Lil Darkie - SWAMP

8.3/10

Favorite Track: "BACK IN LONG BEACH" Least Favorite Track: "FRIED EGG"



Twenty-two year old rapper Lil Darkie has had a prolific and productive 2020. To kick things off, he released his debut studio album THIS DOES NOT EXIST on New Year’s Day, a fantastic work of experimental hip-hop songs that absolutely astounded fans both new and old away. The sheer level of aggression and volume this record brought to the table was intriguing, but definitely not for everyone. He then released YIN, a much smoother and more palatable work, while still retaining the fun aggression that made TDNE so interesting. In August, Darkie release Lil Darkie Classics, a brash yet simple compilation release of old SoundCloud tracks that managed to work quite well as a cohesive project. On top of the three albums, Darkie released a total of twenty-four singles (not for albums or projects). Once the year-end list season began rolling around, it seemed as though Darkie was tapping out for the year, but on Christmas Day, he surprised his fans with one last body of work: SWAMP.


In the greater context of Lil Darkie’s discography, SWAMP works as an anomaly in concept and sound. None of Darkie’s past records have followed a theme, instead priding themselves on being able to provide large amounts of relentless bangers, ultimately leaving the listener dumbstruck by the end. However, SWAMP seems to run a relatively simple concept. The record starts off with the title track, where Darkie proclaims that “The Swamp doesn’t drain” before screaming “I have allowed this shit to build up for too long!”. He then explodes into a long-winded verse filled with unfiltered rage, waxing on everything from his drug use to his depression, including a healthy helping of political apathy and anger to boot. When the song ends, the realization begins to hit the listener that “The Swamp” Darkie is mentioning isn’t an abstract story filled with descriptive scenery and exposition. Rather, it is a comprehensive exploration of the psyche of one of hip-hop’s most polarizing figures.


In general, SWAMP sees Darkie at the top of his lyrical game, taking things within the world that he is acutely dissatisfied with and exploring them in a mature, albeit goofy, and tongue-in-cheek way. The track “ROBOT” is a glaring example, with the somewhat mechanical and clunky beat laying a bed for Darkie to explore the way humans are enslaved to technology. The lines themselves are often funny, but the light-hearted humor Darkie raps with highlights the rediculous technological addictions he aims to explore with the track. The entire narrative of the song is summed up perfectly by its last three lines, where Darkie shows off his hilarious defeatist humor with the lyrics “I’ve become a better me/Cybernetically/Oh, we’re fucked.”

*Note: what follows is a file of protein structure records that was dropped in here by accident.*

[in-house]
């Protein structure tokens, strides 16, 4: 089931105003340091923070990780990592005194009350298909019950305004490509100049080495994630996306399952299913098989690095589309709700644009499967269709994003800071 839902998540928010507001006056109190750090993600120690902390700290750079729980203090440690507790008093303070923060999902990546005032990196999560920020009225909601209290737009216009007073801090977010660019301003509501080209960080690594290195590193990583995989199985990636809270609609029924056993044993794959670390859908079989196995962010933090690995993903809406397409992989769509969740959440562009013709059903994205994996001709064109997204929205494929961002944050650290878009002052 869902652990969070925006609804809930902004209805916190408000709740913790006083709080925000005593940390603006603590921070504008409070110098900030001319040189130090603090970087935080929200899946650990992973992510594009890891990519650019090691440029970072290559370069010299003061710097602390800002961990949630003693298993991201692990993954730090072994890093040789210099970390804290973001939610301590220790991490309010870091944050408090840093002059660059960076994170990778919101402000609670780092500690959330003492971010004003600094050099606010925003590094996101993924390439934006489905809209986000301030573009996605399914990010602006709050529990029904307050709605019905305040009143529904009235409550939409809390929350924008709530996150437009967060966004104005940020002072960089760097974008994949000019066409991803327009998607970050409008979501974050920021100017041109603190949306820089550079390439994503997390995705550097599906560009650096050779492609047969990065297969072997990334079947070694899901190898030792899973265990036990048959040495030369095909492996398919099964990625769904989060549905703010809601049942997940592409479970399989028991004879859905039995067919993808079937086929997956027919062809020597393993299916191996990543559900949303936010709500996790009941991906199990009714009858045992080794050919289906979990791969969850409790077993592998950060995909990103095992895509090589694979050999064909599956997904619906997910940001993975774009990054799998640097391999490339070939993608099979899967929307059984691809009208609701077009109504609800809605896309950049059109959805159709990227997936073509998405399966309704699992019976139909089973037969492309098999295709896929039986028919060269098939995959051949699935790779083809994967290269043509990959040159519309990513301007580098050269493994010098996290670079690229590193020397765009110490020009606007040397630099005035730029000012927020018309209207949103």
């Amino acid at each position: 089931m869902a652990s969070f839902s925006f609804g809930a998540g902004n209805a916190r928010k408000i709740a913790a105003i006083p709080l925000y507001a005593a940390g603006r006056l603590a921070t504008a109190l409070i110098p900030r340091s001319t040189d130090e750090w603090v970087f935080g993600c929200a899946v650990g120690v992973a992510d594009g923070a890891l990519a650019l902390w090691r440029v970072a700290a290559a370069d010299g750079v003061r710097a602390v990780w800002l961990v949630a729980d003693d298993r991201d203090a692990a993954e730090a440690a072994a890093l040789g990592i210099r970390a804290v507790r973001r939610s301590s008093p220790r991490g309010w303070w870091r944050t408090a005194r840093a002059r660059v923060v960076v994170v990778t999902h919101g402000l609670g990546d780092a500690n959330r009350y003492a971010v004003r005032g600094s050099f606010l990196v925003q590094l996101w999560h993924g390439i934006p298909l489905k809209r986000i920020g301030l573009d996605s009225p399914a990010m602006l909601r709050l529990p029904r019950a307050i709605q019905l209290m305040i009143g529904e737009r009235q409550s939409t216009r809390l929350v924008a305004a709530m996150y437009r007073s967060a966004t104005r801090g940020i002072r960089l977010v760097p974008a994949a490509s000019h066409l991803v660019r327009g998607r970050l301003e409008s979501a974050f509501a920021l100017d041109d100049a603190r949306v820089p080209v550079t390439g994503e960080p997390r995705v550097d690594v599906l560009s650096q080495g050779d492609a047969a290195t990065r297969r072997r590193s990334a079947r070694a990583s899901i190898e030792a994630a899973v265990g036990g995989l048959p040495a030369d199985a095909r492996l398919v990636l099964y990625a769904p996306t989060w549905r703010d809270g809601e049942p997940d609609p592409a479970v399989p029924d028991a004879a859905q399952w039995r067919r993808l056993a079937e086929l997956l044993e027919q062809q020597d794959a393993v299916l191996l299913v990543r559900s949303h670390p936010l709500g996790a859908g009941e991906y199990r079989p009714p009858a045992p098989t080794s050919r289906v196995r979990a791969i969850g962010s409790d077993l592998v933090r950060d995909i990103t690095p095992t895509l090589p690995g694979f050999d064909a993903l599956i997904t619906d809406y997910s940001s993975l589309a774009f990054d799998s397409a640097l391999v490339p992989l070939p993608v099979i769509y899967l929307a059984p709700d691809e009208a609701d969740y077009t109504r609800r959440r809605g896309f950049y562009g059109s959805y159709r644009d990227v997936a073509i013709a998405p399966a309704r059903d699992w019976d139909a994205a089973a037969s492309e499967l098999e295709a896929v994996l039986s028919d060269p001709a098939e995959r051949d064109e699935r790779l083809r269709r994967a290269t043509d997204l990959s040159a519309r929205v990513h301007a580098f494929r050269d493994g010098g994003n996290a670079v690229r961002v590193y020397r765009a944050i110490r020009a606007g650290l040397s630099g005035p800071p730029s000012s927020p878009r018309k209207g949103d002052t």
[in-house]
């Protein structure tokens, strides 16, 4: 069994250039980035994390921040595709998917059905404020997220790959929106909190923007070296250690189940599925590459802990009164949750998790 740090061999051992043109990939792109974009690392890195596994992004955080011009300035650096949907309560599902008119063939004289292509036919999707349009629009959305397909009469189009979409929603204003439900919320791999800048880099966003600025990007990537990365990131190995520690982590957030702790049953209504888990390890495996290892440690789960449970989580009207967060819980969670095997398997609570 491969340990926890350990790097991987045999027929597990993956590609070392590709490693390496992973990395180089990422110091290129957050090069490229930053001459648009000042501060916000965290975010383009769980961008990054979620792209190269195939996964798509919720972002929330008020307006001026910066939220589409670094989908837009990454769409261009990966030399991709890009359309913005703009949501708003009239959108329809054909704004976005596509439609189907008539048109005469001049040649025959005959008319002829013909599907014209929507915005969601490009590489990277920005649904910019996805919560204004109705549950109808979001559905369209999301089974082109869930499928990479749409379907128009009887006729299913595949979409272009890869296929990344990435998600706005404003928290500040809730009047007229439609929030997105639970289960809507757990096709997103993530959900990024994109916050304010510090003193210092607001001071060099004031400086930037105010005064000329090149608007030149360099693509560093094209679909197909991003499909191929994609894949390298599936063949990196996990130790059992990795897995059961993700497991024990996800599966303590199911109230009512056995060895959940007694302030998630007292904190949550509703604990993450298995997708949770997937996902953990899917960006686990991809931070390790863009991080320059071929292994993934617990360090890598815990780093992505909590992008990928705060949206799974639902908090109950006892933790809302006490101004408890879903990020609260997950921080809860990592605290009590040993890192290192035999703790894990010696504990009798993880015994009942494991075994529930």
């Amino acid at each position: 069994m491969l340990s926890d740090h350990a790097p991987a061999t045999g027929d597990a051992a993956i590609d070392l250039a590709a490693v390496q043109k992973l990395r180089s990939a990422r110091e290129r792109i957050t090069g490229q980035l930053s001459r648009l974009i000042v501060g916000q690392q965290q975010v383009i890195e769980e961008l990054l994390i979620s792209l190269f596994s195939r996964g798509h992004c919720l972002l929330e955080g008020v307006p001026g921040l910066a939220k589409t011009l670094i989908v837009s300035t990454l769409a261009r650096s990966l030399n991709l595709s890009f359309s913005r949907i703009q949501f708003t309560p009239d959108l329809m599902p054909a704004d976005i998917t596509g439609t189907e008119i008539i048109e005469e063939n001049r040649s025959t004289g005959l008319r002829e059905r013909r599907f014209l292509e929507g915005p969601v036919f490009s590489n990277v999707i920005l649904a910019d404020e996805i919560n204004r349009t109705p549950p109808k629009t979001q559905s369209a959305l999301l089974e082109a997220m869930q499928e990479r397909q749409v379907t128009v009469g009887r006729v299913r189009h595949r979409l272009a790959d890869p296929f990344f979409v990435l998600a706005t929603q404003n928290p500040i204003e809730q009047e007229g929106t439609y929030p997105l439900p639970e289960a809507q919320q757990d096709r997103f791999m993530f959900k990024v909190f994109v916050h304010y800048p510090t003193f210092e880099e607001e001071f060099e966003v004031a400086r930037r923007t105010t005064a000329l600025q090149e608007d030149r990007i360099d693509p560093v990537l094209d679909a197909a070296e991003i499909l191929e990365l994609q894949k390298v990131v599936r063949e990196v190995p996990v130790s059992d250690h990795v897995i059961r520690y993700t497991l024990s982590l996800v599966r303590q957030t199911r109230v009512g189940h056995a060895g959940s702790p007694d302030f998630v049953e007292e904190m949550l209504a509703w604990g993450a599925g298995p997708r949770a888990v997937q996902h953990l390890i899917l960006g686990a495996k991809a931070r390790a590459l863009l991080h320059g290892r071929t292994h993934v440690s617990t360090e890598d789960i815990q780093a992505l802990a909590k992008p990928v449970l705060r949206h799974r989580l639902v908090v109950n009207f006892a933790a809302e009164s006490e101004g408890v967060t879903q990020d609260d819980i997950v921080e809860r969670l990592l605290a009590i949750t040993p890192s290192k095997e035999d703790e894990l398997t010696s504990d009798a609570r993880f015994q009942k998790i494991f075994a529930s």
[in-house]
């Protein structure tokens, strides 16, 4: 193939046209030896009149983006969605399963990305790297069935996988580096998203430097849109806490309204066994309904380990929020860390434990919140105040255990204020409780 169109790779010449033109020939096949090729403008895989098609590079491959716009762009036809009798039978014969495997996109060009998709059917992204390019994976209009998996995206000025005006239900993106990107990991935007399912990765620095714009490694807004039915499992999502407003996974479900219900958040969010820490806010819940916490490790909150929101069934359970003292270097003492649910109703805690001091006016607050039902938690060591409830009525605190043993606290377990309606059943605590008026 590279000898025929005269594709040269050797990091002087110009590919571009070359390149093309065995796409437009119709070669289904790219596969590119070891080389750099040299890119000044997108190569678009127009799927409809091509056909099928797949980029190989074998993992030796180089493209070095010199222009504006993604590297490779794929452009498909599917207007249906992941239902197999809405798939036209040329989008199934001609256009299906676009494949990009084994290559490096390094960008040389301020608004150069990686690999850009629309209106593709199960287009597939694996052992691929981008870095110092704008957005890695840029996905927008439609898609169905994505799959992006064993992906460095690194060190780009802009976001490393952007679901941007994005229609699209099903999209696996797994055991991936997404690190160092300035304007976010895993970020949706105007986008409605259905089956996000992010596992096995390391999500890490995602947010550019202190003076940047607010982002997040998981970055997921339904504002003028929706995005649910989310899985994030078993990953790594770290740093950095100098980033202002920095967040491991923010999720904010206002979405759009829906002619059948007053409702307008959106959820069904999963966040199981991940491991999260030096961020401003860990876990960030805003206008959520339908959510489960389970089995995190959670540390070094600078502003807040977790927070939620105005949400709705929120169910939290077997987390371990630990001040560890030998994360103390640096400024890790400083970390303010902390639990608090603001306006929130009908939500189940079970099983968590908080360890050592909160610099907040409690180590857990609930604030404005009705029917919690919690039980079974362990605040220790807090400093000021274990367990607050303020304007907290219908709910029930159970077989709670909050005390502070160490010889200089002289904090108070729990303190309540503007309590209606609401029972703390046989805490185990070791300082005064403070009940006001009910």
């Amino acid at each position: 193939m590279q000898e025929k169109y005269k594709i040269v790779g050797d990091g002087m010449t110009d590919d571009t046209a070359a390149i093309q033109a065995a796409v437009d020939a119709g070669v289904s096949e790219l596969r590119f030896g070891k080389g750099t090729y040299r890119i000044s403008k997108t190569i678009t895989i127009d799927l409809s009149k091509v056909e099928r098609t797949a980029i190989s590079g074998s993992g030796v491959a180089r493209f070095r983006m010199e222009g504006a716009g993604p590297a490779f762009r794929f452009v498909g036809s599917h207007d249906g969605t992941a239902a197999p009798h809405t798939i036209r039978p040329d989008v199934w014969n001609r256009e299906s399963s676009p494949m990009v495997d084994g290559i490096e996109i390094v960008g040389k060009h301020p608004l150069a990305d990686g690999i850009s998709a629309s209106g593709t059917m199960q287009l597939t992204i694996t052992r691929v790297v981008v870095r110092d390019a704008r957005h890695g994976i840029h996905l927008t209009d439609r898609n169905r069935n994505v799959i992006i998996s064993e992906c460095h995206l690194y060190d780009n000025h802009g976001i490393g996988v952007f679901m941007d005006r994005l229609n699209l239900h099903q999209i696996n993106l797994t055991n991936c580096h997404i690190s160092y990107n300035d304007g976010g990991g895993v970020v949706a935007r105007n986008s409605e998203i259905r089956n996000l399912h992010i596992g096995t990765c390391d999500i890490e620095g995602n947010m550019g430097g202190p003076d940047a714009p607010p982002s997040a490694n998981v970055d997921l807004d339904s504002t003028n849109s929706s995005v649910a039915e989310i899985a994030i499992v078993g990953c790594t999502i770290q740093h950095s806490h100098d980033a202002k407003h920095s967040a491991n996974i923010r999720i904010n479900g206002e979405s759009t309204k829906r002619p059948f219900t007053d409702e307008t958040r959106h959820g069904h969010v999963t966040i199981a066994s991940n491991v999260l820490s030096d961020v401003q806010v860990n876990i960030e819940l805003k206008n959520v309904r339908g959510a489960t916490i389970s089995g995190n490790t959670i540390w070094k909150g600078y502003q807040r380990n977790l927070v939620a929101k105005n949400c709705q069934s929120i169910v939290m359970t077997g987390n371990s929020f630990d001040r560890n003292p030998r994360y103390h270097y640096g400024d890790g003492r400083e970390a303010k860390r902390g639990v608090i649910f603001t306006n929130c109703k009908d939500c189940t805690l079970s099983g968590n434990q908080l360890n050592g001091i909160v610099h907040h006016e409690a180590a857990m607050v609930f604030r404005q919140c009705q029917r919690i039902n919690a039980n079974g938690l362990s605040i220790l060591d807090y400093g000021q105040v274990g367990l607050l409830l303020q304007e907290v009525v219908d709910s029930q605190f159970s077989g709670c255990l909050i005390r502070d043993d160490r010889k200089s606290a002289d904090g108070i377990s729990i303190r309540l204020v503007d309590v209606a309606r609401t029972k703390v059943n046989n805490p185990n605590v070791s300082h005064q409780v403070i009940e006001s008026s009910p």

Much of the record also showcases Darkie taking a bit of an instrumental turn as well, embracing trap-metal aesthetics and instrumentals on tracks like “COMFORT IN DISCOMFORT” and the bluntly named “SOUND OF GRINDING A POLITICIAN’S SKULL INTO A FINE POWDER”. Both these tracks are over seven minutes long and are multi-phased into oblivion, and for every beat change and feel switch, Darkie matches his energy to compliment them perfectly. “BACK IN LONG BEACH” takes a much different approach, utilizing a sweet but somber guitar lick and equally fantastic and melodic contributions from Cxrpse and BRUHMANEGOD. Lyrically, this song is an interesting peek into the past of Darkie and his contemporaries, with the chorus explaining: “I remember back in Long Beach sitting in the crib/Everybody down bad, never on shit/A ni**a wanna leave, but nobody got a whip/Spent the summertime sad, it was hotter than a bitch”.

Despite the high points SWAMP boasts, it never reaches the astonishingly high peaks of THIS DOES NOT EXIST. There are a lot of points where the twenty-two track album runs a tad long, with some tracks overstaying their welcome. Cuts like “P.I.G.G.Y” and “DARKIE CAN RAP” feel like they would have been much better off as independent singles. However, it is quite hard to fault this album at large, due to its meticulously incredible craft. The concept is tight, the lyricism and beat selection is quite solid, and apart from a few lulls in the tracklist, Darkie manages to make a remarkably large album feel surprisingly consistent and engaging.


The fact that this is the fourth record Darkie has released this year is astonishing, because it never feels as though he is scraping the bottom of the barrel for ideas. Instead, there are still new ideas flowing from the swamp, and it seems as though this is Darkie’s most realized and consistent project yet, with even the duds of the tracklist not deteriorating the album’s quality too much. Many of the offensive and brash personality traits of Darkie’s past records are still present on SWAMP, but this album provides a deeper dive into his character and even begins to give the listener an idea of where the line between Lil Darkie and his creator Joshua Hamilton lies.

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